Article Title

Foot Pain – College Football Player


B. Tew, K. Vanic, G. Rozea, W. Wheeler-Dietrich, East Stroudsburg University, PA. email: kvanic@esu.edu (Sponsor: K. N. Waninger, FACSM)

HISTORY: A 20-year-old male collegiate DII football player was examined in the locker room at half time after sustaining an injury to his left foot. During pre-game activities, his left foot was stepped on as his foot was planted and slightly rotated. Initially, he underreported his symptoms and was allowed to start the game. During halftime, he described the apparent nature of his injury. Past medical history of left navicular fracture. Idiopathic Toe-walker (ITW).

PHYSICAL EXAMINATION: Pain scale 8/10. Point tenderness was elicited over the navicular, 1st cuneiform, and 1st and 2nd tarsometatarsal joint. Dorsal edema was noted. He appeared neurovascular intact. Initial diagnosis by physician on sidelines was a midfoot sprain. Past medical history of navicular fracture warranted ER follow up post-game. Following Monday, he athlete was provided pain medication and crutches for ambulation with pneumatic walking boot. Full activity restriction warranted.

DIFFERENTIAL DIAGNOSIS: longitudinal stress injuries; fracture base of second metatarsal, cuboid fracture, navicular compression fracture, rupture of posteior tibialis tendon, compartment syndrome TEST AND RESULTS: One week post-injury, stretching/strengthening activities ensued. Athlete could not pass functional tests for return to play. MRI determined that the athlete sustained a grade 3 Lis Franc sprain with a dislocation of the 2nd metatarsal. An avulsion fracture of the base of the 2nd metatarsal was ruled out. Surgery was required.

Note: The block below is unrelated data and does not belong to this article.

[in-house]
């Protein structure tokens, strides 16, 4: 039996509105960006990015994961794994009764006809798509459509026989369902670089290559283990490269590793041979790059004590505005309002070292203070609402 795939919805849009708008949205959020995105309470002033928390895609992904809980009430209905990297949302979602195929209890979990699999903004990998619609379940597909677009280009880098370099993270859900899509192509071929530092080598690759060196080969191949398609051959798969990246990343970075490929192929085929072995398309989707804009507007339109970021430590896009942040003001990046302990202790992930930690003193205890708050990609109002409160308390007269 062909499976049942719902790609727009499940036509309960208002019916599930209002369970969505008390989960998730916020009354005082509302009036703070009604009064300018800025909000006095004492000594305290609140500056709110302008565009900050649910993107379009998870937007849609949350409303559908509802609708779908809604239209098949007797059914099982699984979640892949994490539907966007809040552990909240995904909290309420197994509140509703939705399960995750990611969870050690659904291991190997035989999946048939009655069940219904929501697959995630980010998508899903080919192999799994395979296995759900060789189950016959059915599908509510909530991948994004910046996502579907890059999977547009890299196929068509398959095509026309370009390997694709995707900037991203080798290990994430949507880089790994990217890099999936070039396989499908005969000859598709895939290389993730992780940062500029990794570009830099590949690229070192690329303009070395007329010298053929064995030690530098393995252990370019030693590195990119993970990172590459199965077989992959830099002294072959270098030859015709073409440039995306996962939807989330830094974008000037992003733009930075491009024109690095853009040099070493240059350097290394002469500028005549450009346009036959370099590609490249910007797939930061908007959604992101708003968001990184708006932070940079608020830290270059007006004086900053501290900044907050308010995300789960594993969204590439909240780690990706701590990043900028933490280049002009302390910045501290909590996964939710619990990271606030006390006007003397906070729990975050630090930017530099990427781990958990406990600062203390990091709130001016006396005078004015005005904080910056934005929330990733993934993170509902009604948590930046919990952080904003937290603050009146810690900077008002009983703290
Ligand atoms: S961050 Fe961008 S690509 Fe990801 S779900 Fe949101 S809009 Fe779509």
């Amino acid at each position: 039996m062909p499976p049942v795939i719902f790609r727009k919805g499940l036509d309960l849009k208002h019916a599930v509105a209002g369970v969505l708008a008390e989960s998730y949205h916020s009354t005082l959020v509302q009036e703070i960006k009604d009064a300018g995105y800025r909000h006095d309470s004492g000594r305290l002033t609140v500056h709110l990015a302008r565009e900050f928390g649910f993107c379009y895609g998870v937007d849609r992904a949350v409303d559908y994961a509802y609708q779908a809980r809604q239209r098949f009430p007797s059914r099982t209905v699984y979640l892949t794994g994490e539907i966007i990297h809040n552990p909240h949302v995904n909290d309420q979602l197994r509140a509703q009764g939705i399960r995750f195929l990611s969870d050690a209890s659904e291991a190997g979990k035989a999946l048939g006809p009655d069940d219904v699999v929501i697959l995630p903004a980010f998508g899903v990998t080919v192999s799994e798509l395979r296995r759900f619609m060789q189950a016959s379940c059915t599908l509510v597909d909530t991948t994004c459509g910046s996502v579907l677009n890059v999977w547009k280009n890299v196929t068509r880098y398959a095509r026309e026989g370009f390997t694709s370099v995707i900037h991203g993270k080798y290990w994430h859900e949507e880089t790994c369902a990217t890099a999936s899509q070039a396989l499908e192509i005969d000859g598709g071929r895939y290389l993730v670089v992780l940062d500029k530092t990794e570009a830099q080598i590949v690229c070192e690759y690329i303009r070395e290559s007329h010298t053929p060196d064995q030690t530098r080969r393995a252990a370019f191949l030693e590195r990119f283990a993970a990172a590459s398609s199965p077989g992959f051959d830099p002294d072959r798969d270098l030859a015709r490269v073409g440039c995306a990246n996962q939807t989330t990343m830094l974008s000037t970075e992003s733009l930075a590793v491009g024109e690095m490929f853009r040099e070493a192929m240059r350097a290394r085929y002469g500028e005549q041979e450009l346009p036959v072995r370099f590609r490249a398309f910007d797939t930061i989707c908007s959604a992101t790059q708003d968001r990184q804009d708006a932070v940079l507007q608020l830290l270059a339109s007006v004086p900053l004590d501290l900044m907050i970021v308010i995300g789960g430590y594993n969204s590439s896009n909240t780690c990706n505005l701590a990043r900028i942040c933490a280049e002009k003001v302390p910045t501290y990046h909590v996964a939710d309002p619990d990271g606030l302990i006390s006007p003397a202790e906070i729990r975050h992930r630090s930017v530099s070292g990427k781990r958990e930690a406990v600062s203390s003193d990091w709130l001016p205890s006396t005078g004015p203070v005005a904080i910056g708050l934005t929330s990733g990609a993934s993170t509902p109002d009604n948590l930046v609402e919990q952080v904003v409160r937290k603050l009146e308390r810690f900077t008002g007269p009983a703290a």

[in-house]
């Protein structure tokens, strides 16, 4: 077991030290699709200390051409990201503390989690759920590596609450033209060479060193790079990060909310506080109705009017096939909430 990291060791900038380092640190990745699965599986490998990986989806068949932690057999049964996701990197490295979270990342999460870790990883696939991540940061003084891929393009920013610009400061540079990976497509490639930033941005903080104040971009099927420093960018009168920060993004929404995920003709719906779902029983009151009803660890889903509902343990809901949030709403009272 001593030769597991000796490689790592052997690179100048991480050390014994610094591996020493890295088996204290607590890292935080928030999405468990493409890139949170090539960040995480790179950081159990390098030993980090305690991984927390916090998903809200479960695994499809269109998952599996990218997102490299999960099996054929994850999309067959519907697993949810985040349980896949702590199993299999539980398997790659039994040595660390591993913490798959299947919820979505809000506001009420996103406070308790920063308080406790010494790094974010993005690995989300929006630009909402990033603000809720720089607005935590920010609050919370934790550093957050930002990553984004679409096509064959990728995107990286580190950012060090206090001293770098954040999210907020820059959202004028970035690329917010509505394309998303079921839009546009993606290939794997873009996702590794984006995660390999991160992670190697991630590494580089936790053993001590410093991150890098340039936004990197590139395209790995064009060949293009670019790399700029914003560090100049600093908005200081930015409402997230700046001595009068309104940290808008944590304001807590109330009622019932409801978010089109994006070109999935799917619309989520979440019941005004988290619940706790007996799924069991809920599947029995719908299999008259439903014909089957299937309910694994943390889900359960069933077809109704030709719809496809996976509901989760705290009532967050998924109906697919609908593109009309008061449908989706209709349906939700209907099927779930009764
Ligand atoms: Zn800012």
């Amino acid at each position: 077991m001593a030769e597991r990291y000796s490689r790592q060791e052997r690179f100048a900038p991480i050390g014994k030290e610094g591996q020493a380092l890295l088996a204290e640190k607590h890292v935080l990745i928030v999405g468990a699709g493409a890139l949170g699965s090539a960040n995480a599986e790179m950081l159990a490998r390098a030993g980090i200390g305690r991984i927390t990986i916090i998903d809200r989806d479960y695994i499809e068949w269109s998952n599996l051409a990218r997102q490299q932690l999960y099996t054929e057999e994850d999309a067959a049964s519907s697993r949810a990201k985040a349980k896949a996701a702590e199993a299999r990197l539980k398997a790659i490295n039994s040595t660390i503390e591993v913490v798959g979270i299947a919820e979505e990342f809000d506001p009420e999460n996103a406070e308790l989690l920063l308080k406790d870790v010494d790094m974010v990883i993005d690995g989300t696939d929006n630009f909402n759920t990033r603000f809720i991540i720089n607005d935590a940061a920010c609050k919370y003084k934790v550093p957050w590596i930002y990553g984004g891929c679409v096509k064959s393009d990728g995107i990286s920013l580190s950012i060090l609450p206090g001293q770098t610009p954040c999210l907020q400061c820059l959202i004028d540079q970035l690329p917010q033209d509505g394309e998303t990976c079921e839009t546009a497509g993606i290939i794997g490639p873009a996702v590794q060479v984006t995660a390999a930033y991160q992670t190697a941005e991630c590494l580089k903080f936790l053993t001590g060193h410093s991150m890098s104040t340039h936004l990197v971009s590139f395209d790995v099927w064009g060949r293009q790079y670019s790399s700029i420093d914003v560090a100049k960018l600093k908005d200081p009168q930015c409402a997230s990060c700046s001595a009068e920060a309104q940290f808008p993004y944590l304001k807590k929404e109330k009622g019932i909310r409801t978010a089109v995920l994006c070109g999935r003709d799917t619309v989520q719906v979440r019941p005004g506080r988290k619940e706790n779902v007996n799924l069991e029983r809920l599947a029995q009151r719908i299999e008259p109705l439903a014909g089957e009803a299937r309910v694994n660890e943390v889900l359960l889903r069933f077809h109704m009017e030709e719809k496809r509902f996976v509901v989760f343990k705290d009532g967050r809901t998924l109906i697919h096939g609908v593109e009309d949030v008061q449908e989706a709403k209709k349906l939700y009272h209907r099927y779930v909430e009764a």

FINAL/WORKING DIAGNOSIS: Lis Franc Fracture-Dislocation TREATMENT AND OUTCOMES: Open Reduction Internal Fixation (ORIF) was performed on the medial aspect of the foot by the 1st cuneiform; 1st cuneiform was fixated to the 2nd metatarsal and the middle cuneiform. Post-surgical treatment involved placing the patient in a walking boot and crutch ambulation for 2 weeks. After this time, the athlete was allowed to fully weight-bear. Over the next two months, athlete had a subsequent surgery to remove the hardware. After this surgery, he was required to use the walking boot for 2 weeks, and afterwards was allowed to return to full weightbearing status and cleared for activity. Orthopedic surgeon did not require rehabilitation post-operatively. The athlete has since returned to full-activity but is having complications due to excessive scar tissue and tendonitis of the extensor hallux longus. Post-operative complication may have been avoided with compliant rehabilitation efforts.

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